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Old 01-21-2014, 01:05 PM   #1
thelinuxist
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Building a "bulletproof" system - theoretically possible?


Hi,

I've got a rather hypothetical question here, because frankly, everyone knows that it's impossible to do it but...

"How to build a completely bulletproof OS?"

Alright, so I know that this is barely a game of thoughts, but a friend of mine brought that topic up (beer was involved) saying he'd want to build one, I said it wasn't possible and now, I can't stop finding all the problems in the process and thinking of ways to fix them effectively.
Maybe anyone else here thinks this is interesting?

From what I've researched until here, I'd consider this good ideas:
1. TOR for anything, going in or out.
1.1 PGP for all important communication to make eavesdropping even harder.
2. Build everything from previously checked sources. No propietary software, no doubtful sources (should be easy enough with Linux).
3. Of course, a professionally trained admin/user is required.
4. The usual set of security software and high-security configuration.
5. Coffee. Loads of it. So much that half of brazil's production isn't anywhere near "sufficient".
5.1 A cardiac surgeon to fix the consequences of too much coffee.
5.1.1 Penguin shaped casket in case the surgeon can't help anymore...
5.1.1.1 A graveyard allowing people to be burried in penguin shaped caskets.
5.1.1.1.1 Someone who will build a PSC (Penguin shaped casket, sorry, I'm a little exhausted after so many PSC's that I decided to make up a shortcut for it) for me.

So, I found those flaws in the theory - I'm open for more or ways to fix some:
1. Infected internet and mail servers (If they tap into the cable, they don't need to fiddle with the plug, that is). Might be solved with TOR and Encryption (SSL, PGP), but risk remains?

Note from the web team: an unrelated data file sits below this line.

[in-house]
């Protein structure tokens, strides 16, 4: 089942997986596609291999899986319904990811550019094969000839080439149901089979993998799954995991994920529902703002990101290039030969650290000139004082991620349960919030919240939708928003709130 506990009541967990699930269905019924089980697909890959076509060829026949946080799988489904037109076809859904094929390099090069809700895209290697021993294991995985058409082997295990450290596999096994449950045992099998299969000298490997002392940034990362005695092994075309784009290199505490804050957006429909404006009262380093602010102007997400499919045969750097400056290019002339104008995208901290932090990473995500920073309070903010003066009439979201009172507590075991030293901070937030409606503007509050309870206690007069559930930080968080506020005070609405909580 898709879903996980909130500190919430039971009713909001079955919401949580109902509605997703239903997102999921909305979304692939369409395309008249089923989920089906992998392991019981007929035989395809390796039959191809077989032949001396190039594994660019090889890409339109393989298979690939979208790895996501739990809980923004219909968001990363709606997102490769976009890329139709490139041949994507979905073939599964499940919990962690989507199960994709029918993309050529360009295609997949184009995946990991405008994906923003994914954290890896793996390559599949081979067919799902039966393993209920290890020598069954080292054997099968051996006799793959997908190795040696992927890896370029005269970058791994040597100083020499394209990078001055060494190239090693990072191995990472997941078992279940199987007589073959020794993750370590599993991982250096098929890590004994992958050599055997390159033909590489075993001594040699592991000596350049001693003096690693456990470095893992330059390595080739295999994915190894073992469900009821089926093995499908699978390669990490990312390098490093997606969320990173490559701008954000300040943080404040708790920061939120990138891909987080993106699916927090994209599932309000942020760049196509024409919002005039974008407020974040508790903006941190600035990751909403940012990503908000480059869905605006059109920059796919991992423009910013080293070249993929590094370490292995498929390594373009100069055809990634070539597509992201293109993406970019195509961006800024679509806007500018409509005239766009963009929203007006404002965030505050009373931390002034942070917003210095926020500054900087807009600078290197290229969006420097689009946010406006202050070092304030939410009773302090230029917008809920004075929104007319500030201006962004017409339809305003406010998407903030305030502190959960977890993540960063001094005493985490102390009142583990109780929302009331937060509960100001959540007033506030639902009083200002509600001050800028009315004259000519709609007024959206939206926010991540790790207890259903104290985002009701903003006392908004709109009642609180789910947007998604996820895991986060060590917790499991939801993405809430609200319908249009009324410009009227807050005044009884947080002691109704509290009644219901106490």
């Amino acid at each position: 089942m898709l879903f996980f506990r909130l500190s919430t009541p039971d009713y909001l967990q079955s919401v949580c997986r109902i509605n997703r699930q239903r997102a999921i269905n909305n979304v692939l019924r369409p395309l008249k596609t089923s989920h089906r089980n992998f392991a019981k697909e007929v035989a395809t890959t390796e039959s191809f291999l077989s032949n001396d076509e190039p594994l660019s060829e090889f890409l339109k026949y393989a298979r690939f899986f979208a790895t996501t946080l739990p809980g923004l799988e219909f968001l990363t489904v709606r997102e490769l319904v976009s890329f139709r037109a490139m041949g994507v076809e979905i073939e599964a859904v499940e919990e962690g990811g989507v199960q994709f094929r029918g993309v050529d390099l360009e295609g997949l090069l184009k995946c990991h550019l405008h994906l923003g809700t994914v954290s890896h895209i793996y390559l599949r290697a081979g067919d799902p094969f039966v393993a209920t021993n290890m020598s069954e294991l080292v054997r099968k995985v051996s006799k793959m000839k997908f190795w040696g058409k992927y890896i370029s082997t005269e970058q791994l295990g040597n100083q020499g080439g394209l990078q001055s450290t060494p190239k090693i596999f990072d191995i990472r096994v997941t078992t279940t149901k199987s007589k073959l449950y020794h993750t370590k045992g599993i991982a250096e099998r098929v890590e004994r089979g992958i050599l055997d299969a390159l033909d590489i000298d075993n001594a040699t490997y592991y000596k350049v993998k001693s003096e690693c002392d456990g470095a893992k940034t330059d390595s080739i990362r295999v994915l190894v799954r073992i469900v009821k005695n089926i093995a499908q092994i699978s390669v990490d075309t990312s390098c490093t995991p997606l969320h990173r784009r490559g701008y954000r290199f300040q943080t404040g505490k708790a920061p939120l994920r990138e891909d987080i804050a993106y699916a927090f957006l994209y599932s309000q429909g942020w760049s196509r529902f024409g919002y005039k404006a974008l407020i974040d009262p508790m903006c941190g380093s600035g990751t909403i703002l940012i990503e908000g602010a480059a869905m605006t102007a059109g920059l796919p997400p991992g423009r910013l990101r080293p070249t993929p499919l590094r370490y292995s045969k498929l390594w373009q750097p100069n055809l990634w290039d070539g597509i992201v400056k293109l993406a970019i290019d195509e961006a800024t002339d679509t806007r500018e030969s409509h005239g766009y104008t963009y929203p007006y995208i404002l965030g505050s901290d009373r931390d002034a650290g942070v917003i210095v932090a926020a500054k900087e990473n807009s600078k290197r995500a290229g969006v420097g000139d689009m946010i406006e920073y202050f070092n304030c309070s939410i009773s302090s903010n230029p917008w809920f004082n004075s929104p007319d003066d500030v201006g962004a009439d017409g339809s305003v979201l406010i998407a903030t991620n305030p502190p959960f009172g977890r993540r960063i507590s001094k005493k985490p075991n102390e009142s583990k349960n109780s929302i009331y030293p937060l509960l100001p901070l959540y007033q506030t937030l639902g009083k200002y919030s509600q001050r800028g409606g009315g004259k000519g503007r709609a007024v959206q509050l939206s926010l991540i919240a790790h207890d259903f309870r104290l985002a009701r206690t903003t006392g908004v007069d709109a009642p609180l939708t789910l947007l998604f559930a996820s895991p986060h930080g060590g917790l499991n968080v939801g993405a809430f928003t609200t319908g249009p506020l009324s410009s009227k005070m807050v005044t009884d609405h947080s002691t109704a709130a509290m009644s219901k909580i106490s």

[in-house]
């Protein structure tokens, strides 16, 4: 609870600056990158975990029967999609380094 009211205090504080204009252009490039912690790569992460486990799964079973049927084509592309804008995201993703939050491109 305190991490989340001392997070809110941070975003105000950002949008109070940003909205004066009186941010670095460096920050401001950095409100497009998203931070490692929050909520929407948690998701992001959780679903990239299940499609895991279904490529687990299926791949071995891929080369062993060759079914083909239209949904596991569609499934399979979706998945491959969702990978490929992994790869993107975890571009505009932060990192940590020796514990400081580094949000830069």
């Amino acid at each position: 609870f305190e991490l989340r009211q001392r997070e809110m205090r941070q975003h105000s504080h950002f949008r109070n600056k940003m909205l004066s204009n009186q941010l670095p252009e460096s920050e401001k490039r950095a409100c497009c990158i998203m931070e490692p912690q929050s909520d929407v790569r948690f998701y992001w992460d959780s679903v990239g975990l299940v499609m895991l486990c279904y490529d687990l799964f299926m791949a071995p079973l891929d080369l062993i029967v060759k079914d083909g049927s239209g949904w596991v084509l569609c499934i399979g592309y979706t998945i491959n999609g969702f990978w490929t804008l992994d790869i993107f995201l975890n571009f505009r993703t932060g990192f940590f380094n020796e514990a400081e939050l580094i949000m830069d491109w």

2. Infected Cross GCC. If I go the "LFS" way, I'd have to use a host system and a host cross compiler. If that thing's infected, the whole project's judged to fail from the start.
3. Infected Hardware. If the hardware's been tinkered with... well, see above.

Of course, as I always say: A perfect world isn't human, and a human world isn't perfect - and Windoze is just perfectly safe, unless you want to keep your privacy or have an incomfortable political/ethical view. So I guess it's a minefield for anyone...

Anyways, thanks for helping me with that - I've got some experience with Linux (I'd even say I'm quite good) and already built an LFS system once, but that didn't answer all my questions. Look forward to hearing from you!

Last edited by thelinuxist; 01-21-2014 at 01:07 PM. Reason: Moved some sentences for better logics...
 
Old 01-21-2014, 01:11 PM   #2
pan64
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I think you need to protect your host against all possible and known (and unknown) dangers. That will cost a lot. But there is another approach: close all the doors and windows and open only what you really need. So put your box into a cellar, make a strong wall around it and plug out every and each cable and you are done.
 
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Old 01-21-2014, 01:43 PM   #3
TB0ne
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Quote:
Originally Posted by pan64 View Post
I think you need to protect your host against all possible and known (and unknown) dangers. That will cost a lot. But there is another approach: close all the doors and windows and open only what you really need. So put your box into a cellar, make a strong wall around it and plug out every and each cable and you are done.
+1 for this solution.

OP, I know what you're talking about, and it is only EVER going to be a thought-experiment. Unless you TOTALLY disconnect the box from EVERY incoming data source (aside from what you type in), you'll be vulnerable. Somehow, there will be some sort of exploit...for example, TOR can give you a measure of anonymity, but the pages you VISIT may not. Or may contain code that is damaging. Or a file you download will be susceptible to something. And on and on and on.

All you can really do is mitigate the risk.
 
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Old 01-21-2014, 10:04 PM   #4